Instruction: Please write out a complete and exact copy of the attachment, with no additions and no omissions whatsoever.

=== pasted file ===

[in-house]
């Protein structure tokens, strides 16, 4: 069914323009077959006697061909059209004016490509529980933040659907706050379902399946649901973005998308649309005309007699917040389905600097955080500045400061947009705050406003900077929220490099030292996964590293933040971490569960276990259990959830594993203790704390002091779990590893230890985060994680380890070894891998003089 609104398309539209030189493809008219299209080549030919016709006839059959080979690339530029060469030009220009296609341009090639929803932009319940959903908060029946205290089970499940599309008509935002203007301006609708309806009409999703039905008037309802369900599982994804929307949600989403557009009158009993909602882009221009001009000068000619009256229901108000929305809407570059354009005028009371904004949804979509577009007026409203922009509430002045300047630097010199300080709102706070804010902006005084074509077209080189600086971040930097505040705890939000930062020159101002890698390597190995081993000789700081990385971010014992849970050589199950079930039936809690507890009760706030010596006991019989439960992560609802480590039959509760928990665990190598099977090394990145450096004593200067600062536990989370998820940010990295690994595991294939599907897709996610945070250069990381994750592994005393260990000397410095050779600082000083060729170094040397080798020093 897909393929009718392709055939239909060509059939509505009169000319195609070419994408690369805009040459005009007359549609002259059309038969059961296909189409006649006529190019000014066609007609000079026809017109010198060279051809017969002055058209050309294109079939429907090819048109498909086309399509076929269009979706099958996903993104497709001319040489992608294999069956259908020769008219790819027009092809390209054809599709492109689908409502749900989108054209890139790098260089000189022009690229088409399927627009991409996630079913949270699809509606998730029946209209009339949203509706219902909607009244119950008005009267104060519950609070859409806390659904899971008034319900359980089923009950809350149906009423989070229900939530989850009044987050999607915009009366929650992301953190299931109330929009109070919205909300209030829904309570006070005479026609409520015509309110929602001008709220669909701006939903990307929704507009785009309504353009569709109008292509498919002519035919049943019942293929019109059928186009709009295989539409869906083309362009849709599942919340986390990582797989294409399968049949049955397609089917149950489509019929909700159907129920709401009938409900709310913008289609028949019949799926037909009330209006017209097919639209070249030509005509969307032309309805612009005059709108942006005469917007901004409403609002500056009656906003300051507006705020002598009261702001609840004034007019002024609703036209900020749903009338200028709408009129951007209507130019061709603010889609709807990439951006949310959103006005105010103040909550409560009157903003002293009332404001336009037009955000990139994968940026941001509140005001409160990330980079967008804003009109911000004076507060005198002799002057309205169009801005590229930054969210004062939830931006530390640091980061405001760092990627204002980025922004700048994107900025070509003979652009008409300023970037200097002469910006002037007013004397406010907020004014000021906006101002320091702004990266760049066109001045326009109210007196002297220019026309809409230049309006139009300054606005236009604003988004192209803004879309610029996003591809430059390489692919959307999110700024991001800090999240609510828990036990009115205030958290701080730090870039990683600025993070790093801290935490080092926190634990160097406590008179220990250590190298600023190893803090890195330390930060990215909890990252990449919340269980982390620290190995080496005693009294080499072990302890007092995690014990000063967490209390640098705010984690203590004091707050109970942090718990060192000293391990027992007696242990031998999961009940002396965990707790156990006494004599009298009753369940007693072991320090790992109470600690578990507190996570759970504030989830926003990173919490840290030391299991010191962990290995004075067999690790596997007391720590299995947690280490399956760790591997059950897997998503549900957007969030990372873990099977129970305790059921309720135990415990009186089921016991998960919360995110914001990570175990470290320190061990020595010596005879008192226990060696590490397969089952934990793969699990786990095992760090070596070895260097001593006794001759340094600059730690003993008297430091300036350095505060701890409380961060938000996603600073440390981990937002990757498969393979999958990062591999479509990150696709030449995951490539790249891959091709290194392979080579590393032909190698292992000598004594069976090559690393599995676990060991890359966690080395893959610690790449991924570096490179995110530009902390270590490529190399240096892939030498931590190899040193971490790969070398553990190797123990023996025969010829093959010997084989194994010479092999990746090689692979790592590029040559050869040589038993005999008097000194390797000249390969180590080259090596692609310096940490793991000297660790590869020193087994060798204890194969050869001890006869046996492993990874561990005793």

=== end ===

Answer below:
[in-house]
């Protein structure tokens, strides 16, 4: 069914323009077959006697061909059209004016490509529980933040659907706050379902399946649901973005998308649309005309007699917040389905600097955080500045400061947009705050406003900077929220490099030292996964590293933040971490569960276990259990959830594993203790704390002091779990590893230890985060994680380890070894891998003089 609104398309539209030189493809008219299209080549030919016709006839059959080979690339530029060469030009220009296609341009090639929803932009319940959903908060029946205290089970499940599309008509935002203007301006609708309806009409999703039905008037309802369900599982994804929307949600989403557009009158009993909602882009221009001009000068000619009256229901108000929305809407570059354009005028009371904004949804979509577009007026409203922009509430002045300047630097010199300080709102706070804010902006005084074509077209080189600086971040930097505040705890939000930062020159101002890698390597190995081993000789700081990385971010014992849970050589199950079930039936809690507890009760706030010596006991019989439960992560609802480590039959509760928990665990190598099977090394990145450096004593200067600062536990989370998820940010990295690994595991294939599907897709996610945070250069990381994750592994005393260990000397410095050779600082000083060729170094040397080798020093 897909393929009718392709055939239909060509059939509505009169000319195609070419994408690369805009040459005009007359549609002259059309038969059961296909189409006649006529190019000014066609007609000079026809017109010198060279051809017969002055058209050309294109079939429907090819048109498909086309399509076929269009979706099958996903993104497709001319040489992608294999069956259908020769008219790819027009092809390209054809599709492109689908409502749900989108054209890139790098260089000189022009690229088409399927627009991409996630079913949270699809509606998730029946209209009339949203509706219902909607009244119950008005009267104060519950609070859409806390659904899971008034319900359980089923009950809350149906009423989070229900939530989850009044987050999607915009009366929650992301953190299931109330929009109070919205909300209030829904309570006070005479026609409520015509309110929602001008709220669909701006939903990307929704507009785009309504353009569709109008292509498919002519035919049943019942293929019109059928186009709009295989539409869906083309362009849709599942919340986390990582797989294409399968049949049955397609089917149950489509019929909700159907129920709401009938409900709310913008289609028949019949799926037909009330209006017209097919639209070249030509005509969307032309309805612009005059709108942006005469917007901004409403609002500056009656906003300051507006705020002598009261702001609840004034007019002024609703036209900020749903009338200028709408009129951007209507130019061709603010889609709807990439951006949310959103006005105010103040909550409560009157903003002293009332404001336009037009955000990139994968940026941001509140005001409160990330980079967008804003009109911000004076507060005198002799002057309205169009801005590229930054969210004062939830931006530390640091980061405001760092990627204002980025922004700048994107900025070509003979652009008409300023970037200097002469910006002037007013004397406010907020004014000021906006101002320091702004990266760049066109001045326009109210007196002297220019026309809409230049309006139009300054606005236009604003988004192209803004879309610029996003591809430059390489692919959307999110700024991001800090999240609510828990036990009115205030958290701080730090870039990683600025993070790093801290935490080092926190634990160097406590008179220990250590190298600023190893803090890195330390930060990215909890990252990449919340269980982390620290190995080496005693009294080499072990302890007092995690014990000063967490209390640098705010984690203590004091707050109970942090718990060192000293391990027992007696242990031998999961009940002396965990707790156990006494004599009298009753369940007693072991320090790992109470600690578990507190996570759970504030989830926003990173919490840290030391299991010191962990290995004075067999690790596997007391720590299995947690280490399956760790591997059950897997998503549900957007969030990372873990099977129970305790059921309720135990415990009186089921016991998960919360995110914001990570175990470290320190061990020595010596005879008192226990060696590490397969089952934990793969699990786990095992760090070596070895260097001593006794001759340094600059730690003993008297430091300036350095505060701890409380961060938000996603600073440390981990937002990757498969393979999958990062591999479509990150696709030449995951490539790249891959091709290194392979080579590393032909190698292992000598004594069976090559690393599995676990060991890359966690080395893959610690790449991924570096490179995110530009902390270590490529190399240096892939030498931590190899040193971490790969070398553990190797123990023996025969010829093959010997084989194994010479092999990746090689692979790592590029040559050869040589038993005999008097000194390797000249390969180590080259090596692609310096940490793991000297660790590869020193087994060798204890194969050869001890006869046996492993990874561990005793």